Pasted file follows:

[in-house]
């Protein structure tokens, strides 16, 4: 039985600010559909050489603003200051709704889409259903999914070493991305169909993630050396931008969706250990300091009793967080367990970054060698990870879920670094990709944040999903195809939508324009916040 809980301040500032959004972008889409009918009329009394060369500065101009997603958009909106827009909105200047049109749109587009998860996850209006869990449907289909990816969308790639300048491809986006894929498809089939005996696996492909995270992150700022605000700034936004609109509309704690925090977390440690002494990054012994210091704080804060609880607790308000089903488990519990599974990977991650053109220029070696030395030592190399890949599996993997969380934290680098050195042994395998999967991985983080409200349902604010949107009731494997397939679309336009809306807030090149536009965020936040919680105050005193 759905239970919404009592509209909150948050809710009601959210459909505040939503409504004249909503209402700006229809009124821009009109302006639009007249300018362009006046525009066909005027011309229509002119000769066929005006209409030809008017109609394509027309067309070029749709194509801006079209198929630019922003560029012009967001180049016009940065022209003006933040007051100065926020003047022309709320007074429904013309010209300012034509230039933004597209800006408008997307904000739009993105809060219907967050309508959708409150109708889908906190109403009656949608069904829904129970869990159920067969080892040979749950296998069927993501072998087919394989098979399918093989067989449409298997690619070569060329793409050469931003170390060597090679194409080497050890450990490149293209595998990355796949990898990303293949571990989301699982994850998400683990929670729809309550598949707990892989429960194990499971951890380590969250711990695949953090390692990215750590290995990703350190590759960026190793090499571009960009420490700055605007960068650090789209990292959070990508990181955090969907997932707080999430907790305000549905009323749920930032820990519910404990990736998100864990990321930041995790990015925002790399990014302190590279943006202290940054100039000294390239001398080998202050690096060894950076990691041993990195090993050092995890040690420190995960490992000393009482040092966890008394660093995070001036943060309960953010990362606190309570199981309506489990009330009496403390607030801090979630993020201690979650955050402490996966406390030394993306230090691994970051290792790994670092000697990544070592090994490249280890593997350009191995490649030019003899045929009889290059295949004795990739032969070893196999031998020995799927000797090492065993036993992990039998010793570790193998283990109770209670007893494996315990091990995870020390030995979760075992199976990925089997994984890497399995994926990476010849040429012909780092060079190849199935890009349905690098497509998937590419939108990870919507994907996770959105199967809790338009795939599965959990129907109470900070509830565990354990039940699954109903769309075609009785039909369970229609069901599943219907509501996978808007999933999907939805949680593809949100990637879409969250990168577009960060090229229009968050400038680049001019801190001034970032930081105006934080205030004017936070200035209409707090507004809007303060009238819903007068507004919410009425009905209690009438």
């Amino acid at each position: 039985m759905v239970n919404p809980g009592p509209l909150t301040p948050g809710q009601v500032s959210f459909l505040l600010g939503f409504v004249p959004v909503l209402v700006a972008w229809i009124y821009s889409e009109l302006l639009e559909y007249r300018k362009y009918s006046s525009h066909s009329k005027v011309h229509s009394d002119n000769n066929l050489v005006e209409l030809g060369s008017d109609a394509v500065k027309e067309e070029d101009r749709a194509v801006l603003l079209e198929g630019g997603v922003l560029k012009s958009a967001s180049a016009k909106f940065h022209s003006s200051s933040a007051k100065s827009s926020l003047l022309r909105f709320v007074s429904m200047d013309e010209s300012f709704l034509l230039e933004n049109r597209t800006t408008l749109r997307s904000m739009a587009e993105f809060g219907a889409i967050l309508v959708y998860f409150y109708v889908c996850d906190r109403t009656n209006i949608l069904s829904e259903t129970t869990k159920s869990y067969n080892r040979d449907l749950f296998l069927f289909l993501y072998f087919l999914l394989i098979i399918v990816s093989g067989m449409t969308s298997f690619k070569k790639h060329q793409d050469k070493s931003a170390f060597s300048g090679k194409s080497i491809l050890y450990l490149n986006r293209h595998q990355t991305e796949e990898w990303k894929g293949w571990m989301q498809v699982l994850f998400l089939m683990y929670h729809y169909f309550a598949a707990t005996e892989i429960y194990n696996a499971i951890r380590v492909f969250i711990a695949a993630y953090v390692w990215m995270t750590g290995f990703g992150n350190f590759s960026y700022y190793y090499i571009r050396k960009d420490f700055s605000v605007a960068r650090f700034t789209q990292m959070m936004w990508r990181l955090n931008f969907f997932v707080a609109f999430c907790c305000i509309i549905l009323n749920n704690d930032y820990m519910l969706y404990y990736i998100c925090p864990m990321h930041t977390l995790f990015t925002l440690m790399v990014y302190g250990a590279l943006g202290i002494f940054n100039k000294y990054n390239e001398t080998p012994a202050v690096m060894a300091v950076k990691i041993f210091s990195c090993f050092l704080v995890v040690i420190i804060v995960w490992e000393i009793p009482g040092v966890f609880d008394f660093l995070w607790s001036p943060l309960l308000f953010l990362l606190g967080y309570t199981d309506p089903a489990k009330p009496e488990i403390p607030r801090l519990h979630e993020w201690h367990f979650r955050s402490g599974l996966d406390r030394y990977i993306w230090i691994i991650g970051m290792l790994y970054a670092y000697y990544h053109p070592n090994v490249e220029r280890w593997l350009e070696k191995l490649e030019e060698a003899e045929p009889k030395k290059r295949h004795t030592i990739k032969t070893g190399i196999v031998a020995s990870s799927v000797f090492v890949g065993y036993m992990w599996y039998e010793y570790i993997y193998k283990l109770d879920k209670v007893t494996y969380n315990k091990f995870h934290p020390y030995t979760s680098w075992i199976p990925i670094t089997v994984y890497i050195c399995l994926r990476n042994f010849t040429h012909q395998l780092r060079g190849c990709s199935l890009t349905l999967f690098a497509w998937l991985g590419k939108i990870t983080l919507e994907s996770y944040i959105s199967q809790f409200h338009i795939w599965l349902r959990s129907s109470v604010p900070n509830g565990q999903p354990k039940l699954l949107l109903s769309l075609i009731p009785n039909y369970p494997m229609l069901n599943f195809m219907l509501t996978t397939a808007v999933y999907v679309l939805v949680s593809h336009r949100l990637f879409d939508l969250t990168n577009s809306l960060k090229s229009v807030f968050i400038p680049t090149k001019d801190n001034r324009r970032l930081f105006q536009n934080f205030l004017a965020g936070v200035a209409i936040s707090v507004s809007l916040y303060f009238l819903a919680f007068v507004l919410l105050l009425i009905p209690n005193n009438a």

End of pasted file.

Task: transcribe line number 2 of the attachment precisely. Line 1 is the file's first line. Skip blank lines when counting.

């Protein structure tokens, strides 16, 4: 039985600010559909050489603003200051709704889409259903999914070493991305169909993630050396931008969706250990300091009793967080367990970054060698990870879920670094990709944040999903195809939508324009916040 809980301040500032959004972008889409009918009329009394060369500065101009997603958009909106827009909105200047049109749109587009998860996850209006869990449907289909990816969308790639300048491809986006894929498809089939005996696996492909995270992150700022605000700034936004609109509309704690925090977390440690002494990054012994210091704080804060609880607790308000089903488990519990599974990977991650053109220029070696030395030592190399890949599996993997969380934290680098050195042994395998999967991985983080409200349902604010949107009731494997397939679309336009809306807030090149536009965020936040919680105050005193 759905239970919404009592509209909150948050809710009601959210459909505040939503409504004249909503209402700006229809009124821009009109302006639009007249300018362009006046525009066909005027011309229509002119000769066929005006209409030809008017109609394509027309067309070029749709194509801006079209198929630019922003560029012009967001180049016009940065022209003006933040007051100065926020003047022309709320007074429904013309010209300012034509230039933004597209800006408008997307904000739009993105809060219907967050309508959708409150109708889908906190109403009656949608069904829904129970869990159920067969080892040979749950296998069927993501072998087919394989098979399918093989067989449409298997690619070569060329793409050469931003170390060597090679194409080497050890450990490149293209595998990355796949990898990303293949571990989301699982994850998400683990929670729809309550598949707990892989429960194990499971951890380590969250711990695949953090390692990215750590290995990703350190590759960026190793090499571009960009420490700055605007960068650090789209990292959070990508990181955090969907997932707080999430907790305000549905009323749920930032820990519910404990990736998100864990990321930041995790990015925002790399990014302190590279943006202290940054100039000294390239001398080998202050690096060894950076990691041993990195090993050092995890040690420190995960490992000393009482040092966890008394660093995070001036943060309960953010990362606190309570199981309506489990009330009496403390607030801090979630993020201690979650955050402490996966406390030394993306230090691994970051290792790994670092000697990544070592090994490249280890593997350009191995490649030019003899045929009889290059295949004795990739032969070893196999031998020995799927000797090492065993036993992990039998010793570790193998283990109770209670007893494996315990091990995870020390030995979760075992199976990925089997994984890497399995994926990476010849040429012909780092060079190849199935890009349905690098497509998937590419939108990870919507994907996770959105199967809790338009795939599965959990129907109470900070509830565990354990039940699954109903769309075609009785039909369970229609069901599943219907509501996978808007999933999907939805949680593809949100990637879409969250990168577009960060090229229009968050400038680049001019801190001034970032930081105006934080205030004017936070200035209409707090507004809007303060009238819903007068507004919410009425009905209690009438």